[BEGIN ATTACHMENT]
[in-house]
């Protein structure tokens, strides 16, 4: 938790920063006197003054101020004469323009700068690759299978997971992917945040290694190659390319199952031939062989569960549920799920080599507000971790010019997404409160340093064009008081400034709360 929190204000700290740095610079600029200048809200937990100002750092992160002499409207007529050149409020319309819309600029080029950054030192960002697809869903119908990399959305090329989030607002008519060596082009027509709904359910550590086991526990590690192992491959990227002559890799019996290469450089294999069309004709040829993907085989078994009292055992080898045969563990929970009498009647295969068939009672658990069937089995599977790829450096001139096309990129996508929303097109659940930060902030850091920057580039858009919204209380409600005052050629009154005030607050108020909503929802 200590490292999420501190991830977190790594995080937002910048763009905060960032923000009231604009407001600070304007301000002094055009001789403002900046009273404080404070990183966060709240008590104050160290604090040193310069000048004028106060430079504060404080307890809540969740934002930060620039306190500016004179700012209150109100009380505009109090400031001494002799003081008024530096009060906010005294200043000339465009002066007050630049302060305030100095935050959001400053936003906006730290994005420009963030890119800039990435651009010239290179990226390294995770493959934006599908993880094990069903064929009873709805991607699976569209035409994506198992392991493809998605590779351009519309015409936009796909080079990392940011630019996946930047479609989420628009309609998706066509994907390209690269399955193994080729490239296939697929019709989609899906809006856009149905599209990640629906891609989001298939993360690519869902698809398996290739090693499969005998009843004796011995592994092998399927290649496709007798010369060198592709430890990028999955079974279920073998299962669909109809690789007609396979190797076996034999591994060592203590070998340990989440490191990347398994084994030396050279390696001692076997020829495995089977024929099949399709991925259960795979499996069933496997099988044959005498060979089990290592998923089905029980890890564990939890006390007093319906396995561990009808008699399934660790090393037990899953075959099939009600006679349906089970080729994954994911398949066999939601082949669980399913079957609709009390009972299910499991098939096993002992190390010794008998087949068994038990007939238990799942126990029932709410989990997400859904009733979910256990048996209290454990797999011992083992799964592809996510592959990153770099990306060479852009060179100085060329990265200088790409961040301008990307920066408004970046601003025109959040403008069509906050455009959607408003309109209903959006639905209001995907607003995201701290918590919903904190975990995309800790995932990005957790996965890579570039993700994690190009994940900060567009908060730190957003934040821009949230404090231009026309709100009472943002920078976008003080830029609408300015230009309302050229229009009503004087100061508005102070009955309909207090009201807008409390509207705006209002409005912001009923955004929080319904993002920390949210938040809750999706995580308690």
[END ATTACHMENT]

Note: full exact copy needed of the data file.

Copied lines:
[in-house]
């Protein structure tokens, strides 16, 4: 938790920063006197003054101020004469323009700068690759299978997971992917945040290694190659390319199952031939062989569960549920799920080599507000971790010019997404409160340093064009008081400034709360 929190204000700290740095610079600029200048809200937990100002750092992160002499409207007529050149409020319309819309600029080029950054030192960002697809869903119908990399959305090329989030607002008519060596082009027509709904359910550590086991526990590690192992491959990227002559890799019996290469450089294999069309004709040829993907085989078994009292055992080898045969563990929970009498009647295969068939009672658990069937089995599977790829450096001139096309990129996508929303097109659940930060902030850091920057580039858009919204209380409600005052050629009154005030607050108020909503929802 200590490292999420501190991830977190790594995080937002910048763009905060960032923000009231604009407001600070304007301000002094055009001789403002900046009273404080404070990183966060709240008590104050160290604090040193310069000048004028106060430079504060404080307890809540969740934002930060620039306190500016004179700012209150109100009380505009109090400031001494002799003081008024530096009060906010005294200043000339465009002066007050630049302060305030100095935050959001400053936003906006730290994005420009963030890119800039990435651009010239290179990226390294995770493959934006599908993880094990069903064929009873709805991607699976569209035409994506198992392991493809998605590779351009519309015409936009796909080079990392940011630019996946930047479609989420628009309609998706066509994907390209690269399955193994080729490239296939697929019709989609899906809006856009149905599209990640629906891609989001298939993360690519869902698809398996290739090693499969005998009843004796011995592994092998399927290649496709007798010369060198592709430890990028999955079974279920073998299962669909109809690789007609396979190797076996034999591994060592203590070998340990989440490191990347398994084994030396050279390696001692076997020829495995089977024929099949399709991925259960795979499996069933496997099988044959005498060979089990290592998923089905029980890890564990939890006390007093319906396995561990009808008699399934660790090393037990899953075959099939009600006679349906089970080729994954994911398949066999939601082949669980399913079957609709009390009972299910499991098939096993002992190390010794008998087949068994038990007939238990799942126990029932709410989990997400859904009733979910256990048996209290454990797999011992083992799964592809996510592959990153770099990306060479852009060179100085060329990265200088790409961040301008990307920066408004970046601003025109959040403008069509906050455009959607408003309109209903959006639905209001995907607003995201701290918590919903904190975990995309800790995932990005957790996965890579570039993700994690190009994940900060567009908060730190957003934040821009949230404090231009026309709100009472943002920078976008003080830029609408300015230009309302050229229009009503004087100061508005102070009955309909207090009201807008409390509207705006209002409005912001009923955004929080319904993002920390949210938040809750999706995580308690």